Autumn brings the peak of the literary prize season: winners of the Booker, the National Book Award, the Women’s Prize, the Prix Goncourt, and the Nobel will all be announced by mid-November. American authors and books will be contenders for almost every award, large and small, for which they are eligible. That makes this an auspicious moment to revisit two persistent questions about American literature: Is it really a key part of the global literary system? And is the answer to that question the same for its “serious” and its mainstream forms? We can see the doubts behind those questions most clearly in a recent literary controversy, one that seems to have grown at once more and less relevant in the 12 years since it took place.
Readers with longish memories and a taste for the absurd will recall the 2008 incident with Horace Engdahl, who was then the permanent secretary of the Swedish Academy and is now a central figure in the Academy’s recent #MeToo and corruption scandals that canceled the 2018 Nobel Prize in Literature. In the run-up to the 2008 award announcement, Engdahl explained that American authors were not competitive for the prize, because they were “too isolated, too insular” and didn’t “participate in the big dialogue of literature.”
The results of this claim were a good deal of hand-wringing among American authors and readers, some sympathetic head-nodding both here and abroad, and no noticeable change in the prize’s national distribution. (There have been two American laureates since 1978: Toni Morrison in 1993 and Bob Dylan in 2016.)1 On its own, the incident isn’t worth much attention today; it represented a passing amalgam of ignorance, publicity seeking, and the combination of arrogance and fallibility that James English diagnosed in these pages in his coverage of the Academy’s recent (and more serious) woes.
But the idea that American literature could be or should be (or perhaps already was) more deeply intertwined with the world outside the United States wasn’t unique to Engdahl. Scholars have repeatedly argued that what we call American literature has been bound up with other literary traditions (and markets) for centuries, and that contemporary US fiction has been especially explicit in its treatment of the world.
Domestic readers, meanwhile, have always made successes of at least some American-authored books set outside the US, of novels by writers who immigrated to the States, and of imported fiction largely divorced from American culture. Yet the nagging sense that American literature is at least a little provincial, a little self-absorbed in comparison to other nations—that Engdahl was a broken clock enjoying one of its twice-daily minutes of accuracy—has remained hard to escape.
Part of the problem is that it is difficult to say what is the normal or correct amount of national introspection. Danish authors, one presumes, write about Denmark more often and more deeply than do others. We don’t generally consider this a problem. And the United States naturally looms large in the imagination of writers around the globe, as do other wealthy, influential nations. So, we should expect differences from country to country and probably some overrepresentation of the United States across the board, especially in recent decades.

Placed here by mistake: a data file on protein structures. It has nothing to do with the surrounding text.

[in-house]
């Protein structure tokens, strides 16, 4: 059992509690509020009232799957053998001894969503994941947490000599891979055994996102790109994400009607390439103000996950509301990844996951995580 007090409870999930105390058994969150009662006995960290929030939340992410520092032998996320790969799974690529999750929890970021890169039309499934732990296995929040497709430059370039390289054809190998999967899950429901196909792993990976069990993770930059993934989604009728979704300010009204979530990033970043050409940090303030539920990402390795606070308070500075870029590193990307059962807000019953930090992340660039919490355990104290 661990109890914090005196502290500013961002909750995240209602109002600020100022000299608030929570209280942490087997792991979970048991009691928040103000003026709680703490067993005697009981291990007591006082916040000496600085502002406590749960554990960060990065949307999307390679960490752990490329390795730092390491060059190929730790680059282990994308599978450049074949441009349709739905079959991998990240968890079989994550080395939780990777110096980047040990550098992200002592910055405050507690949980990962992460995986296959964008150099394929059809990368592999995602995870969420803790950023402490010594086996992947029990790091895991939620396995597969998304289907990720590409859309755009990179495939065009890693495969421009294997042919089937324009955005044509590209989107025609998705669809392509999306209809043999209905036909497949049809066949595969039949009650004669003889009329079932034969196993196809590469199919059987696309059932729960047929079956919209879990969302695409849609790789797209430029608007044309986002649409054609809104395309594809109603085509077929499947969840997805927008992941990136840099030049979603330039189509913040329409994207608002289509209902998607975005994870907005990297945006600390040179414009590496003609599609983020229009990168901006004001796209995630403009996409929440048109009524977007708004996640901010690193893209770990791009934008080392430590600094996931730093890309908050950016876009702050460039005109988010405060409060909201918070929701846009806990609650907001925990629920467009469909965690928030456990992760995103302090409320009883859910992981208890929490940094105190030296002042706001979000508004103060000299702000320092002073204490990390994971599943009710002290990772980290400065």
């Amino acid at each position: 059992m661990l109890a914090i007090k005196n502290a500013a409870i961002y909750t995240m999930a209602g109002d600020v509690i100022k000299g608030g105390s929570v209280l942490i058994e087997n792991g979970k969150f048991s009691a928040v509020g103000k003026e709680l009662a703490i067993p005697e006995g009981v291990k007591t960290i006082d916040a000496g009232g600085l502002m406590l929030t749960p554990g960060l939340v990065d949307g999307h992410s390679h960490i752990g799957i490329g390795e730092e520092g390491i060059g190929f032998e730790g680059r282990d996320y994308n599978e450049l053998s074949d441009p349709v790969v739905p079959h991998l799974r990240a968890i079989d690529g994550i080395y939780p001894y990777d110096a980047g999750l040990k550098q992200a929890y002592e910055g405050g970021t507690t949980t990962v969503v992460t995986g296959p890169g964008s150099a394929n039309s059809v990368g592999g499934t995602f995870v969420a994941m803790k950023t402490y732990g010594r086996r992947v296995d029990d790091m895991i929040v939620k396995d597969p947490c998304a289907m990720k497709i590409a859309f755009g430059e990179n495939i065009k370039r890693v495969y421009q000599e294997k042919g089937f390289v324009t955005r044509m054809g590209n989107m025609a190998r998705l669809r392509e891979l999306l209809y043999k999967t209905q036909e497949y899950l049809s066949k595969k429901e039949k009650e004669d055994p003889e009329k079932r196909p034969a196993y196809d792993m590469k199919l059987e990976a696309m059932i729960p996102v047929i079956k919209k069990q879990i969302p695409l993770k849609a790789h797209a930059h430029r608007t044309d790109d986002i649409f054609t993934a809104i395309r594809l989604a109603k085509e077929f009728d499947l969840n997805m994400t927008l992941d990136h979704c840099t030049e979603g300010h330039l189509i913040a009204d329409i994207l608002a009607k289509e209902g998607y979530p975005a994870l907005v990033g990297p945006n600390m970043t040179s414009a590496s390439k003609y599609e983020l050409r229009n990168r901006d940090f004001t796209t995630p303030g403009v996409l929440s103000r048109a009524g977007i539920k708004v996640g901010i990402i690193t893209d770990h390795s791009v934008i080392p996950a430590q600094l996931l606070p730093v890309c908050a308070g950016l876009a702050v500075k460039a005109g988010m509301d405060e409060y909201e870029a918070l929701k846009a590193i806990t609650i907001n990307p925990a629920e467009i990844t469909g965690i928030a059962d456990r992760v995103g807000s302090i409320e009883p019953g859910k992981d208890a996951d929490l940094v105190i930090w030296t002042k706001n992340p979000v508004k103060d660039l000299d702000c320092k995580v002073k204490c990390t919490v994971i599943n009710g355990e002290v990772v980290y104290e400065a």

But just as important to our sense of American exceptionalism are the limits of readership. When arguments about literary solipsism depend on a few books to stand in for the whole of a national literature, it’s easy to stumble into (or to create) the impression that one culture differs radically from another in its degree of self-interest.
There are a few ways one might gain a wider view of national differences. Translations could be a useful proxy for readers’ and publishers’ international attention, as could sales figures (if they were widely available). One could focus on the authors or the content of prizewinning or best-selling books, on the assumption that these qualities are especially indicative of national tastes. Or, given the right resources, we could ask: What places do the books of different nations describe?
We should keep in mind the divergence between prize culture and mainstream literature when we think about what we mean by American fiction.
This last option, a broad-based catalog of literary geography, is probably the most direct way to answer the question of overall American literary self-interest. To pursue it, our group assembled collections of books by American and British authors, and of books published in the United States and in Great Britain (regardless of their authors’ nationalities), that were released between 1850 and 2009. These collections are large, totaling more than 150,000 volumes. Their collective size gives us the chance to examine changes in literary geography at a scale that we might call industrial rather than artisanal. But we also created smaller collections of best sellers, prizewinners, and other more-or-less prestigious volumes that dominate readers’ sense of the literary field.
We then used computers to identify the named locations in each book and to match those locations with detailed geographic information. The resulting data allowed us to measure, for each book and collection, the fraction of its attention devoted to places inside and outside its nation of origin. The results were illuminating. And they provide a good deal of support to both sides of the Engdahl debate. As we’ll see in a moment, American authors have indeed favored domestic locations for more than a century, to a much greater extent and with more consistency than did British authors. But a small slice of high-status American fiction, the kind that’s routinely in contention for major awards, has behaved differently in recent decades, growing more international since the end of World War II. Above all, we should keep in mind this divergence between prize culture and mainstream literature when we think about what we mean by American fiction.